Prolonged Neutrophil Dysfunction after Plasmodium falciparum Malaria Is Related to Hemolysis and Heme Oxygenase-1 Induction

Department of Immunology and Infection, Faculty of Infectious and Tropical Diseases, London School of Hygiene and Tropical Medicine, London WC1E 7HT, United Kingdom
The Journal of Immunology (Impact Factor: 4.92). 10/2012; 189(11). DOI: 10.4049/jimmunol.1201028
Source: PubMed


It is not known why people are more susceptible to bacterial infections such as nontyphoid Salmonella during and after a malaria infection, but in mice, malarial hemolysis impairs resistance to nontyphoid Salmonella by impairing the neutrophil oxidative burst. This acquired neutrophil dysfunction is a consequence of induction of the cytoprotective, heme-degrading enzyme heme oxygenase-1 (HO-1) in neutrophil progenitors in bone marrow. In this study, we assessed whether neutrophil dysfunction occurs in humans with malaria and how this relates to hemolysis. We evaluated neutrophil function in 58 Gambian children with Plasmodium falciparum malaria [55 (95%) with uncomplicated disease] and examined associations with erythrocyte count, haptoglobin, hemopexin, plasma heme, expression of receptors for heme uptake, and HO-1 induction. Malaria caused the appearance of a dominant population of neutrophils with reduced oxidative burst activity, which gradually normalized over 8 wk of follow-up. The degree of neutrophil impairment correlated significantly with markers of hemolysis and HO-1 induction. HO-1 expression was increased in blood during acute malaria, but at a cellular level HO-1 expression was modulated by changes in surface expression of the haptoglobin receptor (CD163). These findings demonstrate that neutrophil dysfunction occurs in P. falciparum malaria and support the relevance of the mechanistic studies in mice. Furthermore, they suggest the presence of a regulatory pathway to limit HO-1 induction by hemolysis in the context of infection and indicate new targets for therapeutic intervention to abrogate the susceptibility to bacterial infection in the context of hemolysis in humans.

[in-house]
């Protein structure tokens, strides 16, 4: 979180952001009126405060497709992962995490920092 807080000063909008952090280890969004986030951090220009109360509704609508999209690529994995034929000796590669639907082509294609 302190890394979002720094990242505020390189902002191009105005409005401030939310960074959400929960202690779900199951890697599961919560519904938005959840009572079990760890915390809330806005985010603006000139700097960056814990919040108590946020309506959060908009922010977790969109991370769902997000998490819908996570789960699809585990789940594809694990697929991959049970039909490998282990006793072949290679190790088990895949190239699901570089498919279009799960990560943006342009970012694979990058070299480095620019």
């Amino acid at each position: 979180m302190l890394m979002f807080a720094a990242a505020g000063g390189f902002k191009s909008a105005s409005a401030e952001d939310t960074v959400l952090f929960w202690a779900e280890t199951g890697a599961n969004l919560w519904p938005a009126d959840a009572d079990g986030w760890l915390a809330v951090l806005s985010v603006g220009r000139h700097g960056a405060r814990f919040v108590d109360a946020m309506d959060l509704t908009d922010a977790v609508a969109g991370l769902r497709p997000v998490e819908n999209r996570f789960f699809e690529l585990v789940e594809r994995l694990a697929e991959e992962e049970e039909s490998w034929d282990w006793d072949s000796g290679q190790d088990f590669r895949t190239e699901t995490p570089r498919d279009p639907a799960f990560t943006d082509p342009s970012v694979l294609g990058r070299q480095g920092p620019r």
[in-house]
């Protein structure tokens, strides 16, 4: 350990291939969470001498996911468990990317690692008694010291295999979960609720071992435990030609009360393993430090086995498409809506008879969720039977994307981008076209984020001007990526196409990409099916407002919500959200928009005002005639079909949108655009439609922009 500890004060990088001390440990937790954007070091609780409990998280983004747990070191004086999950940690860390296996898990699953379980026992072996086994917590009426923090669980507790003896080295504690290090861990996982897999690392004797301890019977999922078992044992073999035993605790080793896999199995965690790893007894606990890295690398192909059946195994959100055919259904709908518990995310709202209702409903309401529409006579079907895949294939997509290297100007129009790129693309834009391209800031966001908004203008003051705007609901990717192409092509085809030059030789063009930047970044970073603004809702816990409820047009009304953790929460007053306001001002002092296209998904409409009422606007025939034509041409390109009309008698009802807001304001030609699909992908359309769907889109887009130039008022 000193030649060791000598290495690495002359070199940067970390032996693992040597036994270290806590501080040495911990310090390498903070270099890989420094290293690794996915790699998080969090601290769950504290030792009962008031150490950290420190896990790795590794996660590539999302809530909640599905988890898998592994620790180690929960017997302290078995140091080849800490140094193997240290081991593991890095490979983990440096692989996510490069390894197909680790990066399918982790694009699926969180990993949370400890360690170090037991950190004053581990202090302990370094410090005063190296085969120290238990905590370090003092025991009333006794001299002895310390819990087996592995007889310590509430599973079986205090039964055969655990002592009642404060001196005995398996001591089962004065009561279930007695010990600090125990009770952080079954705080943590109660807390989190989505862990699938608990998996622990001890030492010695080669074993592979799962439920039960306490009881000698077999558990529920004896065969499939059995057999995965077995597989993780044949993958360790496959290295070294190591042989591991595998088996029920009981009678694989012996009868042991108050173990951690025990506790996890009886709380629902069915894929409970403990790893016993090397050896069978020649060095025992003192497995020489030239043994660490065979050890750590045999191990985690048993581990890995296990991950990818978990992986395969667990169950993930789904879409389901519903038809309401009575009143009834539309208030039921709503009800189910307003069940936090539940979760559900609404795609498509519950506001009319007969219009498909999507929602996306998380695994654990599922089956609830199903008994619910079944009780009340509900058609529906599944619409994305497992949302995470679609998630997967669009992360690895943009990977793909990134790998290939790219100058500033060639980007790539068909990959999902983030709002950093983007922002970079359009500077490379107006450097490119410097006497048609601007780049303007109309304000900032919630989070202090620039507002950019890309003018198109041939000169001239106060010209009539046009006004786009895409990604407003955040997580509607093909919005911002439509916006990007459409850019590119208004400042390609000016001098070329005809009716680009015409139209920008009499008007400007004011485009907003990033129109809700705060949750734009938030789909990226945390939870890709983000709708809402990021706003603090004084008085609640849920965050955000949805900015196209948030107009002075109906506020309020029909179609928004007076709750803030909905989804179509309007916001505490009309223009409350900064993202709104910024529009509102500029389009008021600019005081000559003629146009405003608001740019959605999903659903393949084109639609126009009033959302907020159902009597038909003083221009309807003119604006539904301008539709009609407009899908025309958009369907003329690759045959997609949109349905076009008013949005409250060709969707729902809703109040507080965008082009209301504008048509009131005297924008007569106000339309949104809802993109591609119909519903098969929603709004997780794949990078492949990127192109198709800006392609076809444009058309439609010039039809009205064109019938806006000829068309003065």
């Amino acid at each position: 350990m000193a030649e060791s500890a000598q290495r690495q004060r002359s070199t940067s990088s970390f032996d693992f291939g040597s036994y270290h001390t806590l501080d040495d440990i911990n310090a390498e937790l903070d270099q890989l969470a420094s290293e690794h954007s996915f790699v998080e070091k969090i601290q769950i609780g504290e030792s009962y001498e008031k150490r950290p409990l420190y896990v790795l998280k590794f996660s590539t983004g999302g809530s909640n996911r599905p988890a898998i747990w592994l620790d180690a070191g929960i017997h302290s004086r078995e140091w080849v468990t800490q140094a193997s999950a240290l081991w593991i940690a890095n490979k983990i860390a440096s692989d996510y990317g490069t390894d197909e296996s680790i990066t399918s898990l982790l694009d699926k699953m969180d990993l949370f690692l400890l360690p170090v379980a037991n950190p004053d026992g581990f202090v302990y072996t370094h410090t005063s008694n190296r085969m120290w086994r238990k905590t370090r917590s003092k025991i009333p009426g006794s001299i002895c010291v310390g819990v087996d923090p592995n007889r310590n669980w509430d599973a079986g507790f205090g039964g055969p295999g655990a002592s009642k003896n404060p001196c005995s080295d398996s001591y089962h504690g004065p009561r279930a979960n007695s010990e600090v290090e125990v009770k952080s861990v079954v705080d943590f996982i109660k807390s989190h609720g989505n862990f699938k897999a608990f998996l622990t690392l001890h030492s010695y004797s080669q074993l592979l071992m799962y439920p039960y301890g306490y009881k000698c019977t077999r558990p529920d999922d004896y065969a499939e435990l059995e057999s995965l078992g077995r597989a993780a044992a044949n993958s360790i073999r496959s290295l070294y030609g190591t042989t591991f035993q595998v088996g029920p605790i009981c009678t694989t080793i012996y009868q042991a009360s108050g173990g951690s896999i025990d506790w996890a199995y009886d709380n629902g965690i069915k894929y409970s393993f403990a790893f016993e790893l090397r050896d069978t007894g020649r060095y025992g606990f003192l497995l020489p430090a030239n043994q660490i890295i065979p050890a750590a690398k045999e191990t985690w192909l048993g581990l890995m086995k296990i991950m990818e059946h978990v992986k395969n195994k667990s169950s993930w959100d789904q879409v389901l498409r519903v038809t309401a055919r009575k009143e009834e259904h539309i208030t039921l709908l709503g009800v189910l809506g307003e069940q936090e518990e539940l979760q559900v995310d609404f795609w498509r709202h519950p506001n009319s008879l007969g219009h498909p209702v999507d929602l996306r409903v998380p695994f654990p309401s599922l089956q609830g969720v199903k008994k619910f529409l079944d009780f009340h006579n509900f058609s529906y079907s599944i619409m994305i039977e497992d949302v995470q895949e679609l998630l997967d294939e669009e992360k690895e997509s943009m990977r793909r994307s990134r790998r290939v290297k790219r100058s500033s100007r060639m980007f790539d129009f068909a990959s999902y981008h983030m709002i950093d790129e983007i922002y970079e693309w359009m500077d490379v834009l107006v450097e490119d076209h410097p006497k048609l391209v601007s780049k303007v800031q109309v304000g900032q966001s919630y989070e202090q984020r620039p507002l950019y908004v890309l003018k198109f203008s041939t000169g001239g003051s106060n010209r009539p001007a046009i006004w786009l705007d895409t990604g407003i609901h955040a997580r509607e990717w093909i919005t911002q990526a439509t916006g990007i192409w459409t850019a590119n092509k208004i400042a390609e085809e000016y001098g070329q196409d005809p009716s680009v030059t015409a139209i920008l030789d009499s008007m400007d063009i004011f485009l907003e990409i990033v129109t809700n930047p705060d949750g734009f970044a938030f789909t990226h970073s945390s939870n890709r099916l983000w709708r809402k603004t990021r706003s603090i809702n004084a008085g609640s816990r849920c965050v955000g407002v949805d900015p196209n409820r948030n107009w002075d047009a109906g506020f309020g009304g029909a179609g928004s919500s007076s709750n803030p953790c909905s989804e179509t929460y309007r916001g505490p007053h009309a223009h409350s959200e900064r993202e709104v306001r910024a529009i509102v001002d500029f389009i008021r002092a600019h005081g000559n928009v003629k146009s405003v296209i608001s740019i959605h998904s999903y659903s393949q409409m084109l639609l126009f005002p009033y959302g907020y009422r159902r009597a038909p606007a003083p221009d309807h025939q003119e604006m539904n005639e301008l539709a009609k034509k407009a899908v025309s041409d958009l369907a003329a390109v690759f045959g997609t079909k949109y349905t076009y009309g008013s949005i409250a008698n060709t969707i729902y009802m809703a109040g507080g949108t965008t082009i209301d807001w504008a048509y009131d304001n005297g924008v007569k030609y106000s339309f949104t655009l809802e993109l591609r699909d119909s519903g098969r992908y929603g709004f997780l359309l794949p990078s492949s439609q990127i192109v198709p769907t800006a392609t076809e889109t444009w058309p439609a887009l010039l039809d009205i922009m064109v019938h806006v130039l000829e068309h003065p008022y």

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Available from: Aubrey J Cunnington
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    • "These neutrophils are deficient in their production of reactive oxygen species (ROS), which are essential for killing Salmonella, allowing the bacteria to proliferate and disseminate inside neutrophils. Significantly, in Gambian children, HO-1 levels are raised and neutrophil function is impaired for many weeks after malaria treatment, creating a potential niche for Salmonella outgrowth [42]. Taken together with evidence of the importance of neutrophils in controlling Salmonella at the intestinal mucosa and the fact that IL-10 compromises control of Salmonella in the gut during malaria co-infection [43,44] , these studies indicate a direct causal association between malaria infection , hemolytic anemia, and potentially fatal bacteremia. "
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    • "Presumably ROS produced from neutrophils would exacerbate this toxicity , and reducing production of ROS would be expected to be beneficial . Impairment of the neutrophil oxidative burst , related to upregulation of HO - 1 , has subsequently been demonstrated in Gambian children with malaria ( Cunnington et al . , 2012 ) . Impaired neutrophil oxidative burst has also been observed in sickle cell disease ( Qari and Zaki , 2011 ) , which is characterized by severe hemolysis and dramatically increased susceptibility to NTS infection ( in contrast to SCT ) , indicating this mechanism may be a general consequence of hemolysis ."
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    • "In contrast, higher HO-1 expression is associated with increased susceptibility to malaria (Plasmodium falciparum) infection [193] [194] [195] [196]. This may be due to the heme overload from malaria-induced hemolysis, from which increased HO- 1 activity would lead to an overload of free iron [197]. "
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